Q&A With Dollar On Letters, PCA And More
In keeping with the interactive nature of CUNA's Future Forum here, NCUA Chairman Dennis Dollar offered no prepared remarks and instead responded to questions from the audience on the value of comment letters, risk-based PCA, and more. Below is a look at the Q&A:
Q: How important are comment letters, and how does CU feedback compare to that from banks.
A: It's very valuable. When we passed Reg-Flex, the 1,500 letters we got-incredibly in favor of something rather than being against it-that really helped to persuade one of the board members who was not 100% committed. Certainly in the FOM arena the comments have helped us to shape the regulation in ways that make it more effective. We saw something in the FOM rule this year we had not seen in the past. We seldom hear from bankers themselves; this year, when we put out the FOM Manual, we received almost 500 letters from individual banks. I think what you're seeing is that even your critics are copying your strategies. I think it's healthy to hear from those who disagree; but I think it's more critical to hear from those who are impacted by them. The one thing I would do differently now in looking back at my career as a credit union leader is that I would write more comment letters.
NCUA is sometimes viewed as a scaled-down version of the IRS; someone you don't want to really have contact with unless you have to. But I've been able to reshape regulation as the result of comment letters.
Q: Would you comment on your proposal on risk-based PCA?
A: I first broached this issue at GAC this year. I'm under the impression that Congress' well-intentioned PCA rules as part of HR 1151 is not approaching what was intended. We want to make sure that when problems arise that NCUA doesn't wait too long to take action. The problem is that the way the reg was written that you must have 7% capital, regardless of the risk profile of your credit union. The problem with the present PCA law is that until you fall below 7%, the assumption is that everything above 7% is fine. From a regulators' point of view, the problem is that those of you who make sound risk decisions, you get no credit for that. You are considered just as well-capitalized as those who don't have their balance sheet as well constructed. My proposal is that we go to Congress and ask Congress to consider revising the PCA law and make it risk-based. I want to make it clear I don't want to lower the 7% to be well-capitalized; I think that's a good number. The problem isn't the numerator, it's the denominator. I think this is an issue with potential. I think there shouldn't be a one-size-fits-all criterion.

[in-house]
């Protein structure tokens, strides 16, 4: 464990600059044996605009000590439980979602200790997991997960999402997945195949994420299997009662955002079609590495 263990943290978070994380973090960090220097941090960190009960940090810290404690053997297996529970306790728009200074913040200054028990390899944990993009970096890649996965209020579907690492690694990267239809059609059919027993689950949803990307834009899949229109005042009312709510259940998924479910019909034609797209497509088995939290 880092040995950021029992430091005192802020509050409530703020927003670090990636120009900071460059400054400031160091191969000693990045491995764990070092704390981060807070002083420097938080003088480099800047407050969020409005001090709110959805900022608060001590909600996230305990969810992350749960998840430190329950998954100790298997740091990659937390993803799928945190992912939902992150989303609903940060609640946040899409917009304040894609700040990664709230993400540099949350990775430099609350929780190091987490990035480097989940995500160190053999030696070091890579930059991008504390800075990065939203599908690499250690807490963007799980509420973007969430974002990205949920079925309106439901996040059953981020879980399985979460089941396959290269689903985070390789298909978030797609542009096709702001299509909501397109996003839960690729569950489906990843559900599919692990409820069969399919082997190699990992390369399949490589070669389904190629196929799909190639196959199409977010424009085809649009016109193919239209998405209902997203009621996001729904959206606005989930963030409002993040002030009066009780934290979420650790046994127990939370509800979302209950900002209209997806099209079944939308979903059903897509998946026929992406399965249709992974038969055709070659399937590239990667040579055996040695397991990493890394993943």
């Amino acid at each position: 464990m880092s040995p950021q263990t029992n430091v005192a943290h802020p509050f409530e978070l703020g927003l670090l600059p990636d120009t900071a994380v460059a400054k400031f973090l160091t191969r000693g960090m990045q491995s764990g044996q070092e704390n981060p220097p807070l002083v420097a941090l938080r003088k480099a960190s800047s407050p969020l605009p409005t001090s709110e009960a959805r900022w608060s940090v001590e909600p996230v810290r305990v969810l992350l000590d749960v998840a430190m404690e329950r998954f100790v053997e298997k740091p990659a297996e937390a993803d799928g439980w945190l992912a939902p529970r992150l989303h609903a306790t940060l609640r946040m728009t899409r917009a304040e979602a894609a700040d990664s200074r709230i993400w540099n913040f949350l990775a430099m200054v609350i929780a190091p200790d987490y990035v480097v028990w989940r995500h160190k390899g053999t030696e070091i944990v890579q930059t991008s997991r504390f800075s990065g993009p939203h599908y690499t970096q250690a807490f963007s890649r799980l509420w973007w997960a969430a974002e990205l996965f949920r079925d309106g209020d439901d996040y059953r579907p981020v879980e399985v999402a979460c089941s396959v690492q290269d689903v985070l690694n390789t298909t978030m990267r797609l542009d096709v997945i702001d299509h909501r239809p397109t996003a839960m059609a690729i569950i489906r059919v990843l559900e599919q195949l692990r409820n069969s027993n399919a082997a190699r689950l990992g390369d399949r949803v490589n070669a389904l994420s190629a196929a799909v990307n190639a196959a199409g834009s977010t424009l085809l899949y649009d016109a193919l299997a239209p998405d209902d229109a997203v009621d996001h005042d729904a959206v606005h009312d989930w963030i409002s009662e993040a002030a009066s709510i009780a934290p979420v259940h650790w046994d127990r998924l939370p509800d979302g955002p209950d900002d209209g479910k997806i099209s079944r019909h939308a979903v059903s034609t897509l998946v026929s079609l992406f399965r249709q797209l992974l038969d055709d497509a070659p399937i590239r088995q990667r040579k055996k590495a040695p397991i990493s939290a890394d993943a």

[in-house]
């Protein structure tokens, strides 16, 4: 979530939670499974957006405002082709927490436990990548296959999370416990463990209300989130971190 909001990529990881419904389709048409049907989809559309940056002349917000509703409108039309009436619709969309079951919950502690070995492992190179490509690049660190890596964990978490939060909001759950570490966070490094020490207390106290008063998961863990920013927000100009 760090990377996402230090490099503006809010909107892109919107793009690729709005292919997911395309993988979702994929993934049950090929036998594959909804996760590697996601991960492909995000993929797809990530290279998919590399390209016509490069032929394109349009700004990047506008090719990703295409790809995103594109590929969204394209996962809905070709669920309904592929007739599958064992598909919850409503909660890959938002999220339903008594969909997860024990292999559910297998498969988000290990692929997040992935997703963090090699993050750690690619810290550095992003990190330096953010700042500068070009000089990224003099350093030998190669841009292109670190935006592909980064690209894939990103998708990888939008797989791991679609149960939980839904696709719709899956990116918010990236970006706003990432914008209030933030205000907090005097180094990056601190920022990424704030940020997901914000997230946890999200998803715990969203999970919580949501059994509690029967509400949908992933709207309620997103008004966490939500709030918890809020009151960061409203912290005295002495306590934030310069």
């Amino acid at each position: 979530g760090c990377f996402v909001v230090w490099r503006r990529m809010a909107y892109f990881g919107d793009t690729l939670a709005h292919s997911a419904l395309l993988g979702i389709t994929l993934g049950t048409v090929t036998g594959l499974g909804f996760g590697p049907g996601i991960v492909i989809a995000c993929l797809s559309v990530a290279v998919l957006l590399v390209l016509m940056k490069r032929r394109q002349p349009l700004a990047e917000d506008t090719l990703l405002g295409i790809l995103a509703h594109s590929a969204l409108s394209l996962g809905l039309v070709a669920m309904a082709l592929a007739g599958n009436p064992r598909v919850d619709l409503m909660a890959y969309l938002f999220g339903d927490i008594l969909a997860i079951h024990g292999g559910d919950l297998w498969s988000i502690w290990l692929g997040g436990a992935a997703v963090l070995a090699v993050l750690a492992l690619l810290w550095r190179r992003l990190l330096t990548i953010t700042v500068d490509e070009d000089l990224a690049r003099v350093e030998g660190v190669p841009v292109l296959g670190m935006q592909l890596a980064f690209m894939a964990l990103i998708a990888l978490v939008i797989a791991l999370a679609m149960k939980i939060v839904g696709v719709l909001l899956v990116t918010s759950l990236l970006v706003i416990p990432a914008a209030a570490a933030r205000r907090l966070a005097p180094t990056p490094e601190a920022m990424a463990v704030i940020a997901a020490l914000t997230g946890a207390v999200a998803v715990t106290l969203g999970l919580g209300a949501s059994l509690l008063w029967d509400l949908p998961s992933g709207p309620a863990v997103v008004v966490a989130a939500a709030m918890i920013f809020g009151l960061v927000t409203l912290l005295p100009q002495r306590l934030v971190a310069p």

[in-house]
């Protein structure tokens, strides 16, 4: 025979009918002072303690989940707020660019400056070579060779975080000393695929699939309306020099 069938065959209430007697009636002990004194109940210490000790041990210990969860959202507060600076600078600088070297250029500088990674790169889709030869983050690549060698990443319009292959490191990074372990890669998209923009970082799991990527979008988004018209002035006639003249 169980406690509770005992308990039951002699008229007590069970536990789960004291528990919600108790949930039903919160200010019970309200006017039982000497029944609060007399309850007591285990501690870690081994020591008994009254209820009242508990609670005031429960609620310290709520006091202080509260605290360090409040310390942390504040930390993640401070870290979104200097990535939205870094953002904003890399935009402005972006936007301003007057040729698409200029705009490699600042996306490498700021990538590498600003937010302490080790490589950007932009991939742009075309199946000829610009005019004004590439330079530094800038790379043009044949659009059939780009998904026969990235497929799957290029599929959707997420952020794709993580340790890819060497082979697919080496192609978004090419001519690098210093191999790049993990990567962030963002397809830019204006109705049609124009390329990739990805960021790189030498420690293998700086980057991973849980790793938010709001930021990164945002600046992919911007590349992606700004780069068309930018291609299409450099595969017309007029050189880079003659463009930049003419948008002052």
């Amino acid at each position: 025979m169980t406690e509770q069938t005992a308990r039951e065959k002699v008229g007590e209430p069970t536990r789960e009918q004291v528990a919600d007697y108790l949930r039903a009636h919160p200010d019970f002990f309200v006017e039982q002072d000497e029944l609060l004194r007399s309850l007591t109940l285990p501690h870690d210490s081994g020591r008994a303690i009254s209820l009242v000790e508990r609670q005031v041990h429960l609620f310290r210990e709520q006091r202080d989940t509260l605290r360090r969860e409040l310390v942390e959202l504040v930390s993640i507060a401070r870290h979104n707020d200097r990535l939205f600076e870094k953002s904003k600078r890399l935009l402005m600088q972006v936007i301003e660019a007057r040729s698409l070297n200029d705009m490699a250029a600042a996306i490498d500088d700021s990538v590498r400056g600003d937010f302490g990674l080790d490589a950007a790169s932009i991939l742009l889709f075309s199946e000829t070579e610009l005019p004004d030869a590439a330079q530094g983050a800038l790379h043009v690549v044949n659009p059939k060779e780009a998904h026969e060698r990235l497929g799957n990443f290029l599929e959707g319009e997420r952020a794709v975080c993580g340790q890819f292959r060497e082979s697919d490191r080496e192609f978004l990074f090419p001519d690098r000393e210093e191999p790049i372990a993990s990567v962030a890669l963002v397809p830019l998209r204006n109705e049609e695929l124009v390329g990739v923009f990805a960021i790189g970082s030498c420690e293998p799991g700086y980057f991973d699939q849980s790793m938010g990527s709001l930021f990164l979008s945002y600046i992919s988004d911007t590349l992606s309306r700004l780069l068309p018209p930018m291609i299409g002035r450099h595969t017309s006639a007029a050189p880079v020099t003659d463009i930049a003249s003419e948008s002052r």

Q: Managers of small CUs don't have time to sift through proposals, so I use CUNA's Operation Comment. How important is volume vs. content?
A: Both are important. If you don't have time to shape a careful letter, it is still important to let us know how you feel, even if it's one sentence, "I don't think this is a good idea," or "This is a good idea." The numbers do allow us to sense the depth of feelings in credit union land.
Q: We visited your office two years ago and were unable to convince a credit union that was going to convert not to convert. The good news is the (now) bank president lost his job. The bad news is it's too easy to convert.